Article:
Death of a Dreamer (Mysterious Press, $23.95, 256 pages) is M.C. Beaton’s 21st novel and is set in a small village in northern Scotland, where Hamish Macbeth is the lone police constable. Ms. Beaton’s novels are very popular, airing six times as television episodes on the BBC.

This book, however, is rather weak, even though it does have an interesting plot and intriguing details about northern Scotland. One does not expect complex character development in this kind of mystery, but here it is almost non-existent. It is as if Mrs. Beaton has grown tired of describing her characters, such as the gossipy Currie sisters or the town’s moral watchdog, Mrs. Wellington. This is true even of Hamish Macbeth. His former fiancee and a former girlfriend are back in town, and he encounters two other women who interest him romantically. Yet Macbeth hardly has a single complex thought about his situation, other than acknowledging that he’s confused.

If one enjoys, as I do, these cozy village novels where the villains are almost always outsiders, consider Rhys Bowen’s mysteries set in a Welsh village. The characters freshly delight in each of her new books.

• • •

It is generally assumed that if an author, in whatever kind of fiction, writes about a sport, the author should know something about it. That is certainly not the case in Otto Penzler’s collection of short stories, “Murder at the Racetrack” (Mysterious Press, $24.95, 384 pages). The book is filled with howlers.

Perhaps the most egregious are in the book’s longest story, “Raindancer,” by Michael Malone. His plot revolves around an owner who has entered two horses in Keeneland’s Blue Grass Stakes, a warmup race before the Kentucky Derby. One horse is entered as a “rabbit,” to set a suicidal pace, weaken the other speed horses and allow the owner’s second entry to catch them during the stretch run. The groom and apprentice jockey of the “rabbit,” however, are convinced that it (at 60 to one odds) can win the race. So they bet on their horse and not the owner’s second, heavily-favored entry.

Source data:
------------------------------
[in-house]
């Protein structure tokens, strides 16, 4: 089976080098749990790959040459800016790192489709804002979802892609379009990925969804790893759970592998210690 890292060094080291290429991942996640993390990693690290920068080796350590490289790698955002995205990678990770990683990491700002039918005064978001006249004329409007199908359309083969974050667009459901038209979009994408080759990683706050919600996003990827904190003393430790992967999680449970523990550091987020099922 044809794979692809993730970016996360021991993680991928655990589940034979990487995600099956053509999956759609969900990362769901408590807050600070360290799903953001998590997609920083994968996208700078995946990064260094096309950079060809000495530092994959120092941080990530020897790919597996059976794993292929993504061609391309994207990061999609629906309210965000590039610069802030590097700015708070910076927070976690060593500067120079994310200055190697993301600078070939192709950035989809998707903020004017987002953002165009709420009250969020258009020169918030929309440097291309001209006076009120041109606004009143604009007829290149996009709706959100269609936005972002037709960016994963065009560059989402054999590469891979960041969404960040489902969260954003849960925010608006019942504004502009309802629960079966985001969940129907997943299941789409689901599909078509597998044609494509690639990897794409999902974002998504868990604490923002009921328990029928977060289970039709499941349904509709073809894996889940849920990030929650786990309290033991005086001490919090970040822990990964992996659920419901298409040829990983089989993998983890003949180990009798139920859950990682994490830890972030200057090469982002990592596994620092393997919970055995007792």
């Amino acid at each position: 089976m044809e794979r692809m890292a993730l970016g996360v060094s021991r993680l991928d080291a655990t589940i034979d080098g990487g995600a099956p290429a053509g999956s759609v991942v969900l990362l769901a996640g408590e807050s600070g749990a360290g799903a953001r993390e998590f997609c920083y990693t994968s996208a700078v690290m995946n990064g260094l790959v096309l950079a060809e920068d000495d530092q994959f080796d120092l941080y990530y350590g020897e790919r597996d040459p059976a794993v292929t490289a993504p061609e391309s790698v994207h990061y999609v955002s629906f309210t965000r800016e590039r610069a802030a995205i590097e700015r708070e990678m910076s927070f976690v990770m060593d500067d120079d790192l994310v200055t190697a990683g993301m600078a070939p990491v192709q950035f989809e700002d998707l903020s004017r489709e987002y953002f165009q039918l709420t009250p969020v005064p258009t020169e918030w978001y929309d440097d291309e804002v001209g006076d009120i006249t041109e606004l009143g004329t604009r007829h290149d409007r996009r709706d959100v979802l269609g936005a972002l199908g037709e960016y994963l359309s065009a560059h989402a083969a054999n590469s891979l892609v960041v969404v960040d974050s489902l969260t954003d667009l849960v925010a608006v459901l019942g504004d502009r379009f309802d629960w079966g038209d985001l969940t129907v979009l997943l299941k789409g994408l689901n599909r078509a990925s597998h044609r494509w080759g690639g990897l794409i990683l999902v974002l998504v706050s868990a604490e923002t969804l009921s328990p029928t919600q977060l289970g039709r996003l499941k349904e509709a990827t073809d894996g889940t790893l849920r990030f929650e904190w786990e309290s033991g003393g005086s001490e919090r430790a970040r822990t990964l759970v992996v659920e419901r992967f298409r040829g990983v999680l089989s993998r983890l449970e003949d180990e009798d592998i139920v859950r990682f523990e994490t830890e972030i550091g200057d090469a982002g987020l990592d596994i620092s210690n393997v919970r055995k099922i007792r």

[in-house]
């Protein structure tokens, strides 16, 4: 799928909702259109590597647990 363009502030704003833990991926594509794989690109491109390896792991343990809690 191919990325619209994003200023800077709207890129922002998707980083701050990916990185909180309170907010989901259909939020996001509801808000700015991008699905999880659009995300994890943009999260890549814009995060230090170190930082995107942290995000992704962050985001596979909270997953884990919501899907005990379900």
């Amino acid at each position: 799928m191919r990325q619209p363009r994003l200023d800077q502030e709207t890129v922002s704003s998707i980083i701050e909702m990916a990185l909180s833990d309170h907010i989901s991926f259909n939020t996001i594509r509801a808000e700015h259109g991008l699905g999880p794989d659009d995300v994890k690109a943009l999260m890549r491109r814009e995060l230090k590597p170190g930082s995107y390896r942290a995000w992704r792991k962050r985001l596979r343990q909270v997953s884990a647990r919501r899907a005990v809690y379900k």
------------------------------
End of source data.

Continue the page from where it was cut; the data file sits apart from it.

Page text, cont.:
Surely anyone who has ever been to the track knows that two horses with the same owner have always been entered in a race as a single entry. If either horse comes out on top the same winningsare paid.

Even more absurd is that the horse, Raindancer, clocks a mile-and-a-quarter in a workout as fast as Secretariat covered the distance in his epic Kentucky Derby win. Raindancer is two years old when he accomplishes the feat; no two-year-old has every approached such speed nor would run workout distances of that length.

One could have guessed by the editor’s introduction that the absurdities of this book were coming. Mr. Penzler writes, “If there’s a dirtier sport than horse racing … I have yet to discover it.” In fact, thoroughbred racing is the most heavily policed of all American professional sports, for unlike football or basketball, its income depends on customers who believe in a race’s integrity enough to bet.

This book’s companion volume is “Murder in the Rough.” If a golfer decides to indulge, he or she should not be surprised if a 15-year-old defeats Tiger Woods at Augusta National Golf Course.

Lloyd Shaw is a retired professor of English.